The business case for equality and diversity in the workplace is compelling and goes far beyond the common misconception that it is simply about fairness. In this blog post, diversity and inclusion expert (and 2019 MBE) Joanna Abeyie explains how a lack of diversity can present operational risks to businesses in ways that may not seem immediately obvious.
This blog post features content from our ebook ‘Diversity & Inclusion: How to mitigate the invisible business risk’, available to download now. The ebook highlights business risks and offers practical suggestions and expert insight on how to build a diverse and inclusive working culture.
Think of equality and diversity in the workplace and it conjures up images of HR issues that centre around fairness and equal opportunities.
Or you may think of headlines that hit the news for all of the wrong reasons, such as when clothing retailer H&M’s ill-thought-out advert of a black child donning a ‘Coolest Monkey in the Jungle’ hoodie caused a PR nightmare in 2018.
But the fallout can be far more deep-rooted and impactful on an organisation than either of these reasons. A lack of diversity presents serious operational risks to businesses in ways that may not seem immediately obvious.
Getting equality and diversity in the workplace right
In 2013, Qantas Airways was in the grips of a downward spiral. A record loss of AUD$2.8 billion followed turbulent years where union disputes and technical troubles had grounded their fleet.
Yet by 2017, its fortunes had turned around, recording an AUD$850 million profit and – amongst many other accolades – it was named Australia’s most attractive employer, noted for innovation, financial health and strong reputation.1
The reason for this turnaround?
“We have a very diverse environment and a very inclusive culture… diversity generated better strategy, better risk management, better debates, [and] better outcomes,” said their CEO Alan Joyce2.
The business case for a diverse workforce is compelling and goes far beyond the common misconception that it is simply about fairness and equality.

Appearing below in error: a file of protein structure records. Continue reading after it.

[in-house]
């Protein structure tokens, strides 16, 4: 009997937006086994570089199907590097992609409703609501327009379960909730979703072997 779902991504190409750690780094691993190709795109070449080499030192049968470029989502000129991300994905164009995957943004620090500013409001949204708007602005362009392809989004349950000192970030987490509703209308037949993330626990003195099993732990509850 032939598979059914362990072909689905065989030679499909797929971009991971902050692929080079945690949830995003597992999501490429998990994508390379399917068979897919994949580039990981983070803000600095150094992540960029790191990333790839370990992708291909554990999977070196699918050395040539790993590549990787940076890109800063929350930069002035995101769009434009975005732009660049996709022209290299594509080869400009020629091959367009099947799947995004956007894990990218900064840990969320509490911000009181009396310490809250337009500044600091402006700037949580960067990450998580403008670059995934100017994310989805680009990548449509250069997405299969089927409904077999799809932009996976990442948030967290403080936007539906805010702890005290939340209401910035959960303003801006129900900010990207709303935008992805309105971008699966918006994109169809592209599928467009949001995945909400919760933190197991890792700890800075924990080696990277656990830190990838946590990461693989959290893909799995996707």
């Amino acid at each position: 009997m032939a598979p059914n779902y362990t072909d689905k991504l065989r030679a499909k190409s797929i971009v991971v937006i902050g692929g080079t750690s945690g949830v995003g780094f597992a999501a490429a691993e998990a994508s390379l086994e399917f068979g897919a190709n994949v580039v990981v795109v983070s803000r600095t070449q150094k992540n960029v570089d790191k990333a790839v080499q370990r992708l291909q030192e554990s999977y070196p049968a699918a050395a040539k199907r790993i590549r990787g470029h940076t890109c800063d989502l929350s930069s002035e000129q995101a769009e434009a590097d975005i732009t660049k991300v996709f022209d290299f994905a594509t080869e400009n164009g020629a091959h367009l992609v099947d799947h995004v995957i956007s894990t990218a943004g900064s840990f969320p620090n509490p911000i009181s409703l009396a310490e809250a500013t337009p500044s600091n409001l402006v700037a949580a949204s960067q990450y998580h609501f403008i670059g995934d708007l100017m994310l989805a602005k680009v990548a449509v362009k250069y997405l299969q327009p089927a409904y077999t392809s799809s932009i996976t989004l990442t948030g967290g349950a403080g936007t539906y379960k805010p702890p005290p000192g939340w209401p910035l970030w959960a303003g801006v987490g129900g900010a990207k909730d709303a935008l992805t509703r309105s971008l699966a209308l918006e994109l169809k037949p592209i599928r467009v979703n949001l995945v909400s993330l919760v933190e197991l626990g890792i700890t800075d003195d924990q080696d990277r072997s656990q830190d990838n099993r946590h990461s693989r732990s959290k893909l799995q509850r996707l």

Organisations with inclusive cultures are six times more likely to be innovative, two times more likely to meet or exceed financial targets, and six times more likely to anticipate change and respond effectively3.
The risk of institutional blindness
For all the benefits of building an inclusive workplace, there are risks in not doing so. From any business perspective, it always pays to know your customer base. One way to get this insight is to ensure your workforce reflects the diversity of your target markets.
Take the insurance industry, where knowing your customer goes beyond ‘business best practice’ and can have serious implications on the ability to accurately underwrite risk. The financial implications are huge. European insurance firms have come under the spotlight in recent years over the lack of diversity in their workforce4.
“The greatest risk to an insurer is institutional blindness – too many people with a similar world view looking at the same risks,” said Global Change chairman Patrick Dixon. “The result can be catastrophic underwriting errors. The most effective way to reduce risk is to ensure your teams are diverse.”
UK financial services highlight the reputational risk